Additionally, that part in the beginning where Gideon and Rose actually have a conversation with eyes alone (not even including their eyebrows!) has me wondering if my future boyfriend will be able to do this with me. Since Gideon and Rose surely can, I’m pretty sure mine won’t accuse me of having high standards and thinking that he’s psychic because the both of us will totally be able to talk and understand each other through our eyes (remember, no eyebrows or any other facial feature) without any possibility of miscommunication at all!
Moving on, some of the dialogue tags used here are rather redundant. For example, “‘Oppa!’ I say a bit forcefully” (p.63). I believe that the inclusion of the exclamation point already serves the purpose of showing the readers that Winter is certainly stressing the word. Additionally, there are also some inconsistencies in the use of contractions in the narratives—like going from ‘I’m’ to ‘I am’ within two consecutive sentences. I understand that there are inconsistencies in real life, but it nevertheless felt odd reading them. And, on the topic of feeling odd reading something, even though I do have some Korean friends who spell their romanised names with a space in between characters, it still felt strange reading the Korean names as ‘Ki Hyun’ and not as ‘Kihyun’ or ‘Ki-hyun’ as well.
Now, don’t get me wrong. I found quite a number of faults with the 100 pages of this novel that I’ve read, but there are good points as well. One such good point would be Paula Stokes’ writing. Engaging and with a good balance of descriptions and dialogue, there was never a dull moment despite my constant questioning of certain aspects. Furthermore, it helped that the plot built up nicely, though at this point, the prologue doesn’t really seem have any importance because those bits of facts can surely be inserted in the other chapters instead—as flashbacks or something. Other than that, I like the idea of ViSEs—very interesting and outside of manga and comics, it’s a concept that I’ve previously not read about.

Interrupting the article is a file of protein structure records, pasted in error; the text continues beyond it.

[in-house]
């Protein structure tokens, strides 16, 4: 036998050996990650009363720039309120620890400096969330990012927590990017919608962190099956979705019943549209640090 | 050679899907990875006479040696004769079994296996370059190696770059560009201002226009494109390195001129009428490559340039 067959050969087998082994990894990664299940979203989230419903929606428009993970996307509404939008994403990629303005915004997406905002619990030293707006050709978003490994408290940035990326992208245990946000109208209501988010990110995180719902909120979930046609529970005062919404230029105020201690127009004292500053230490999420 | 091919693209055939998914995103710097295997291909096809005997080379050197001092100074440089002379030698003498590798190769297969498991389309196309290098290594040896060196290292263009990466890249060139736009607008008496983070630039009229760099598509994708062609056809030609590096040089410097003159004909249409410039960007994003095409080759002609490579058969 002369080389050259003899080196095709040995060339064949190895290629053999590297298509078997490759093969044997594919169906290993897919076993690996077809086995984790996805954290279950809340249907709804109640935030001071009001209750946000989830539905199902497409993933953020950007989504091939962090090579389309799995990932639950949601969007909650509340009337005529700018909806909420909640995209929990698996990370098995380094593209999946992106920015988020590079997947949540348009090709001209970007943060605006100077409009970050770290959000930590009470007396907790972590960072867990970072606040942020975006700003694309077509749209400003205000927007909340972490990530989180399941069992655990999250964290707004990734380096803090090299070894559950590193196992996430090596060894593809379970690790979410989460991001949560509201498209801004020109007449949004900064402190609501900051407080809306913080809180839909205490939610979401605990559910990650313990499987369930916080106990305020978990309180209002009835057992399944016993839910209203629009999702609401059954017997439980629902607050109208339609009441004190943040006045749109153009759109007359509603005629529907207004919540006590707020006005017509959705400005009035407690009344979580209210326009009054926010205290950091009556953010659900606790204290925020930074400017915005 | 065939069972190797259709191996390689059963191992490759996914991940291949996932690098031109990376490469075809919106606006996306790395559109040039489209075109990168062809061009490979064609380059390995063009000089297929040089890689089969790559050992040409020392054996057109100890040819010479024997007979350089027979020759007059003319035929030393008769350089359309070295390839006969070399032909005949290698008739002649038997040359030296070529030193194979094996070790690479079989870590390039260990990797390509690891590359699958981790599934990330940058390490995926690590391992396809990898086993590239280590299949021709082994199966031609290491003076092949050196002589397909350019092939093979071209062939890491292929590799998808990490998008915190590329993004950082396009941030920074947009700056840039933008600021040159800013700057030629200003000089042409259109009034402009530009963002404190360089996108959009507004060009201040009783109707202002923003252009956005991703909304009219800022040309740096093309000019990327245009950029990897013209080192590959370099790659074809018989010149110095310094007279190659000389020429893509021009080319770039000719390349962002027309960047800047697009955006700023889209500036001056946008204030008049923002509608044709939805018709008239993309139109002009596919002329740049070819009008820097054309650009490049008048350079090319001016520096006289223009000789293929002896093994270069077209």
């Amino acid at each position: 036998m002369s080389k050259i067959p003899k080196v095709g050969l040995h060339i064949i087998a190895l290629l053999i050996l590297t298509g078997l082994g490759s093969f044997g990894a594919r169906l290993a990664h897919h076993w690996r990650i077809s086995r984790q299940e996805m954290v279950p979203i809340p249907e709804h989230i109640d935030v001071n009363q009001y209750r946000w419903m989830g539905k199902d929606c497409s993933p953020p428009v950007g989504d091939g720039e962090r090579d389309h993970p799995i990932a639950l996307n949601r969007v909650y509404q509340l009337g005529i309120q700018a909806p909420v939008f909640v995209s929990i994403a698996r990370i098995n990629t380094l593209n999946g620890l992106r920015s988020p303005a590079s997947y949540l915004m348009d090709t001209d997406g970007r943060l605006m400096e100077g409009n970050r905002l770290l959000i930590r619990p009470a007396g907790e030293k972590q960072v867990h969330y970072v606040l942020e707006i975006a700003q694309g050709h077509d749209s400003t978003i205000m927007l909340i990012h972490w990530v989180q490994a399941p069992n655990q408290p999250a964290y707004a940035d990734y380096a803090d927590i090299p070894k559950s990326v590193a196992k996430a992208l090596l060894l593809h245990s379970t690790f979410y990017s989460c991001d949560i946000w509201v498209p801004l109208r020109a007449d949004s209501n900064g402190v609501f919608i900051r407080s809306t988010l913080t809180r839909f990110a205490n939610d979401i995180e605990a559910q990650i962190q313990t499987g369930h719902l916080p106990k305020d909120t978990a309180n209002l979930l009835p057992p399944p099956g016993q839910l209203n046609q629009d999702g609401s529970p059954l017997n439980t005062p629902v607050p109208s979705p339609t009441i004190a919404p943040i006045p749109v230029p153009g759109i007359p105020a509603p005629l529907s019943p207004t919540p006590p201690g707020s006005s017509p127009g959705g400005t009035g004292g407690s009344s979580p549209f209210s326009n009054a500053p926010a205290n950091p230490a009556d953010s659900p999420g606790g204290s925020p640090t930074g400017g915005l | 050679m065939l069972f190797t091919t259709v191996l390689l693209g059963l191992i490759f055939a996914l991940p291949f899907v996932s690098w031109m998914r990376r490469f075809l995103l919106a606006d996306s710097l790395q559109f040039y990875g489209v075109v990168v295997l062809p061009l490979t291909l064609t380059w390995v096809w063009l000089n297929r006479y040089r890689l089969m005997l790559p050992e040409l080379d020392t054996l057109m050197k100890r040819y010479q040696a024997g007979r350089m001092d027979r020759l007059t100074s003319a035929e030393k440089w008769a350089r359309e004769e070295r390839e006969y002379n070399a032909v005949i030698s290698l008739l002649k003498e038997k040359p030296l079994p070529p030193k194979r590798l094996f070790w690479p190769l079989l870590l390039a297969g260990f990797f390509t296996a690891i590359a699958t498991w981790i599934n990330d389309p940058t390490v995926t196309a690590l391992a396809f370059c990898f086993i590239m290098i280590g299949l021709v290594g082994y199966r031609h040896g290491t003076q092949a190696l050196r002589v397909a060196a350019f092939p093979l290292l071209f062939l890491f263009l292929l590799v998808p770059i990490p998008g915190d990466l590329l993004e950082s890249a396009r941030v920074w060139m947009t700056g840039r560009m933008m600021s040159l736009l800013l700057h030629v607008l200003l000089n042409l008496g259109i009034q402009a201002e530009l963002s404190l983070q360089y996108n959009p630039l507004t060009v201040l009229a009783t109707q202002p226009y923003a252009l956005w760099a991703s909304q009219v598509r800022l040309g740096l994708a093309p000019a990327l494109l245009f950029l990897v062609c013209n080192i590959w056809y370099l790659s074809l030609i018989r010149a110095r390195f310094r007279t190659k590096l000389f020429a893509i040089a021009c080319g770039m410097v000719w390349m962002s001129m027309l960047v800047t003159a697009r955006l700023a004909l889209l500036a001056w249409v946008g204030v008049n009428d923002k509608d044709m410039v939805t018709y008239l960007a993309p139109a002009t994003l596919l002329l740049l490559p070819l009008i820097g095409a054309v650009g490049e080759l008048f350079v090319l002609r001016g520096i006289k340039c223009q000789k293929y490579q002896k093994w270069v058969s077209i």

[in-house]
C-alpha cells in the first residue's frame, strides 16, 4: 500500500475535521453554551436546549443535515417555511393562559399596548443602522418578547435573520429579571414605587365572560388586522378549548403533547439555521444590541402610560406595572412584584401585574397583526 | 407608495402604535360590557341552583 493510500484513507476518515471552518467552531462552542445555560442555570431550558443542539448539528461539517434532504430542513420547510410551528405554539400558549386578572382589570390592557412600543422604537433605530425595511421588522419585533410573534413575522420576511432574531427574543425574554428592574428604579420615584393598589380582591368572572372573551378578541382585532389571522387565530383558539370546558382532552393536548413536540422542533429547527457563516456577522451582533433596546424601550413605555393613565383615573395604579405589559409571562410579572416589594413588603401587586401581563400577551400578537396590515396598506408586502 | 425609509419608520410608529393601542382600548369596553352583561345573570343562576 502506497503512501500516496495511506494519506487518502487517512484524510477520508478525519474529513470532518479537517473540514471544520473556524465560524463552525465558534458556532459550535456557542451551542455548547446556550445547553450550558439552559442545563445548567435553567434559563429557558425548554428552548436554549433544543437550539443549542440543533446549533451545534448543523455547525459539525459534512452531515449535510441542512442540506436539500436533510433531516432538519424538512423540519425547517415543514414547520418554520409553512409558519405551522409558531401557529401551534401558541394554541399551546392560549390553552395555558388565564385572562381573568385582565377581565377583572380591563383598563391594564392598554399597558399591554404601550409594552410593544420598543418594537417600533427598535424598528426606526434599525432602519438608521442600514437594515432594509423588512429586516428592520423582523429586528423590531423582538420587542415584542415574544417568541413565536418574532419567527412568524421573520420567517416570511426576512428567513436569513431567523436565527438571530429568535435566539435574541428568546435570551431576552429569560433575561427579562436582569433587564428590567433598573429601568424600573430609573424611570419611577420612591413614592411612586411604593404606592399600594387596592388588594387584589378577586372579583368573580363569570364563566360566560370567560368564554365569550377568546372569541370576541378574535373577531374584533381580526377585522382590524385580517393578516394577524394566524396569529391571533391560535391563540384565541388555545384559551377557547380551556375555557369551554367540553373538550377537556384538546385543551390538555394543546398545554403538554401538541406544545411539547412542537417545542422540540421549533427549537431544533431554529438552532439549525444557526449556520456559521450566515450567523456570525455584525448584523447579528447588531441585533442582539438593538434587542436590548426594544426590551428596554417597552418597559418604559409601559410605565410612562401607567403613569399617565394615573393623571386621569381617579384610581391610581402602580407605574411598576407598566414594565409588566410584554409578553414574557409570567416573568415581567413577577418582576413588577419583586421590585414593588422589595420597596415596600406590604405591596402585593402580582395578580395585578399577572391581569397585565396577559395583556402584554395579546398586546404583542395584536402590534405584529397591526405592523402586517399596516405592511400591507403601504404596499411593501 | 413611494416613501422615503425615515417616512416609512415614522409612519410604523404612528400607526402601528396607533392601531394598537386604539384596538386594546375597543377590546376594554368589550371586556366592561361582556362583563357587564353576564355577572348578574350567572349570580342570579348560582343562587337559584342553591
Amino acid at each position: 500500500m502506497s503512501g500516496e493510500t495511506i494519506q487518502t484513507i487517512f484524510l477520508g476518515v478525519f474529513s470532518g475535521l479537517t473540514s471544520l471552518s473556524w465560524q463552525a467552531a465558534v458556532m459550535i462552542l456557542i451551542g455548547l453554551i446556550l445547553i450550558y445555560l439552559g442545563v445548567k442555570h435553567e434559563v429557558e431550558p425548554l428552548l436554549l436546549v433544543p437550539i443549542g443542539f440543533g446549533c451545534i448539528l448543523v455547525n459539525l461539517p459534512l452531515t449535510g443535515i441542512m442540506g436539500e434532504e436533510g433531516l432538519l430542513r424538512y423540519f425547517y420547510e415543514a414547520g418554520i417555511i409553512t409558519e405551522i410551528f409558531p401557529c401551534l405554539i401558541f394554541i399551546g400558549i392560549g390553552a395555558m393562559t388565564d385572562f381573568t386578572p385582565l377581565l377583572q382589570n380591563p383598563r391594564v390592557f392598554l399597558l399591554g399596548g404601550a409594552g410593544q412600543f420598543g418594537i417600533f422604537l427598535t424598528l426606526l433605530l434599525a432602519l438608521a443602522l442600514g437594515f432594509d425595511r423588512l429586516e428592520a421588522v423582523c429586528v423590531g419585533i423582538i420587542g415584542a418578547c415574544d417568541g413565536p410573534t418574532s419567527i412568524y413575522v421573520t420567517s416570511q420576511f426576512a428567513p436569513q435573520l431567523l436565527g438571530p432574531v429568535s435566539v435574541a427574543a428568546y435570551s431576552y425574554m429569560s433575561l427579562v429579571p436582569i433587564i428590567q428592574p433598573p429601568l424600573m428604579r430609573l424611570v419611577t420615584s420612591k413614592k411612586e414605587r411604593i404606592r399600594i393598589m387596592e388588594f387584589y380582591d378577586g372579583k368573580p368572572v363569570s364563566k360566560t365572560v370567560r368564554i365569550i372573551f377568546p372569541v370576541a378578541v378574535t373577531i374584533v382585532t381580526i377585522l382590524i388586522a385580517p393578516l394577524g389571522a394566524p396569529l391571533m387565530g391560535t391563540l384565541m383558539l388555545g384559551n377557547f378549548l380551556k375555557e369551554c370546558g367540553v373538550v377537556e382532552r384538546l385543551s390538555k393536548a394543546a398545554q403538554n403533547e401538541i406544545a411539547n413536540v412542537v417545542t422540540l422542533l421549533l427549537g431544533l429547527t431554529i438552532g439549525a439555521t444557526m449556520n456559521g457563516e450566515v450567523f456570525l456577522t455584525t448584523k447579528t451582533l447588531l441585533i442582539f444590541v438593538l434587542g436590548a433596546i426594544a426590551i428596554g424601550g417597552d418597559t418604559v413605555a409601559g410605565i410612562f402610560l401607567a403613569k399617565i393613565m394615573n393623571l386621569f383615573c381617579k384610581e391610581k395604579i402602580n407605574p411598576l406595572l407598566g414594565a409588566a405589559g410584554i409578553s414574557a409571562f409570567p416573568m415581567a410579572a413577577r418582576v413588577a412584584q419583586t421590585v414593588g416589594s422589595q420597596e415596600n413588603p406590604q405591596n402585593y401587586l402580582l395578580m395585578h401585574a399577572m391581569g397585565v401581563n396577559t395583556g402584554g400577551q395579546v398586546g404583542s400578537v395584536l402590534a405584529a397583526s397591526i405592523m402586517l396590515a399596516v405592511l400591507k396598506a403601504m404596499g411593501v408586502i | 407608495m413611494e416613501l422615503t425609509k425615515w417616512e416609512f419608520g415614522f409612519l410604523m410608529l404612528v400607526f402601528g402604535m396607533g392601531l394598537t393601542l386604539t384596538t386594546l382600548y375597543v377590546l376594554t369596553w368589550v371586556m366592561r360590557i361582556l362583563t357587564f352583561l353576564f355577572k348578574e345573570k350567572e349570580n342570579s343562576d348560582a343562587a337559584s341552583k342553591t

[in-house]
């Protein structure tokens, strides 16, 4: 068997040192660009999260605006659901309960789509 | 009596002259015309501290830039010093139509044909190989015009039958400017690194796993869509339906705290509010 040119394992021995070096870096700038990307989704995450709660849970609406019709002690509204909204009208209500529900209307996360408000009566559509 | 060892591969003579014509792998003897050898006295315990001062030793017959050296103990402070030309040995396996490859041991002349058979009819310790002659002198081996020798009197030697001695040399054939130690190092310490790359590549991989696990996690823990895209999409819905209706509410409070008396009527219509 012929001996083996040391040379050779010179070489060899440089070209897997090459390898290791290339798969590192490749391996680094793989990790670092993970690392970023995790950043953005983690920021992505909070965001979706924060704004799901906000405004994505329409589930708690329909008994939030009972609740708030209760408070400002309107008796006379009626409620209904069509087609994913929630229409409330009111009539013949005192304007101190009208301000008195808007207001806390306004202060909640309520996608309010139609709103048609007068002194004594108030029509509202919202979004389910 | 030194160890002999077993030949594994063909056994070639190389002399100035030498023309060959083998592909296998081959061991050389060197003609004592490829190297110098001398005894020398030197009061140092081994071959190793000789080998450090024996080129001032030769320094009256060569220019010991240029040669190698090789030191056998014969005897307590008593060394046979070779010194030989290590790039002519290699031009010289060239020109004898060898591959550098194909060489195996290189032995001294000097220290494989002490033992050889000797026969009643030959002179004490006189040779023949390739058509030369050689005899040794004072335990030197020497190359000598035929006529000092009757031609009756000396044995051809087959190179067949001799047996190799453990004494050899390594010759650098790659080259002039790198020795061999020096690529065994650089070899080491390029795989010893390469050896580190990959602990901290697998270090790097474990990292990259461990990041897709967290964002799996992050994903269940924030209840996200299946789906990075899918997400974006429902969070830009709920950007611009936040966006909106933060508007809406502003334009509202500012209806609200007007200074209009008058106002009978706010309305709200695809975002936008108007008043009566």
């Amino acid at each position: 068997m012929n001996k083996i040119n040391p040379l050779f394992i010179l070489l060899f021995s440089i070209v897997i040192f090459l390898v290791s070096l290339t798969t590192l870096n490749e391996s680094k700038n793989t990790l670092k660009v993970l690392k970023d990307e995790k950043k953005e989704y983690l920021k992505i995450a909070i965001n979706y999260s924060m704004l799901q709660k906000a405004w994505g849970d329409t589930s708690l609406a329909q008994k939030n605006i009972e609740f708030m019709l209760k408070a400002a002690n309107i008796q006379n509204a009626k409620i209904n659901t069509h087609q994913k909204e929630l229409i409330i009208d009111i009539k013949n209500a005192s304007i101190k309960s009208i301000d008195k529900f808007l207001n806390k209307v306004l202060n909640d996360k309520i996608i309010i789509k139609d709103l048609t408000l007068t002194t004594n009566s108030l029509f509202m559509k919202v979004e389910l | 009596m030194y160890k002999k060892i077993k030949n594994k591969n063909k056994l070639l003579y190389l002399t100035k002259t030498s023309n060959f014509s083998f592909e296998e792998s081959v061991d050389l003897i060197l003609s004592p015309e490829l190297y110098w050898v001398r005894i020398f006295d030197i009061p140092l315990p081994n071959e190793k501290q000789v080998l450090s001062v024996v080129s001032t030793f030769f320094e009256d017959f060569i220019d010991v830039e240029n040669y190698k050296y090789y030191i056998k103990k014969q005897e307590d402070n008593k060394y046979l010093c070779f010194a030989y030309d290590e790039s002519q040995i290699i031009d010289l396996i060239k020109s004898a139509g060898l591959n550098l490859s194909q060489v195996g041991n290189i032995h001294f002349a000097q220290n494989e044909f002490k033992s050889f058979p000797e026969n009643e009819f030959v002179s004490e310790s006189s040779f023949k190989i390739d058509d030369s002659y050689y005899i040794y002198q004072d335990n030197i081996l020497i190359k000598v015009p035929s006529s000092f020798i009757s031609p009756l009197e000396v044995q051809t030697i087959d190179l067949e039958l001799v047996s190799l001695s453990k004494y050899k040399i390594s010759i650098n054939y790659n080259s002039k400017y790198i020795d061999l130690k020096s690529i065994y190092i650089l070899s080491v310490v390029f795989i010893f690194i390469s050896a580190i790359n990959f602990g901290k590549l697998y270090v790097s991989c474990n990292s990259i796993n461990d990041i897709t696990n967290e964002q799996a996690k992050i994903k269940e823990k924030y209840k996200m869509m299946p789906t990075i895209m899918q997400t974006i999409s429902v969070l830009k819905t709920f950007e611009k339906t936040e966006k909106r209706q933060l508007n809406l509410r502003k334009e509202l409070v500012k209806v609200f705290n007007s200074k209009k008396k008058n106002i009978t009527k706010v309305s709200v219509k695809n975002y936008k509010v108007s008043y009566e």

Another good point of this book is that Stokes’ portrayal of people of colour, especially the Koreans, don’t feel too confined to stereotypes or incredibly whitewashed. However, do note that aside from similarities with my own culture, I’m not as knowledgeable about the Korean culture as I do with the Japanese or the majority ‘other’ cultures in my country, so I’m not really sure how stereotyped or whitewashed Winter, Rose and Gideon are. Nevertheless, I have to say that it’s also due to that feeling of them not being to confined to stereotypes or incredibly whitewashed, that there’s another feeling that the Korean characters can simply be replaced by ones of other races as well since there’s not exactly a deeper instillation of ‘being Korean’ here. I’m not certain how to explain this but it feels like something is missing.
All in all, the first hundred pages of Vicarious were a better-than-average read despite some setbacks. I’m definitely eager to know what happens next, and the excitement/anxiety is enough for me to push away quite a bit of what I didn’t like about this book as well.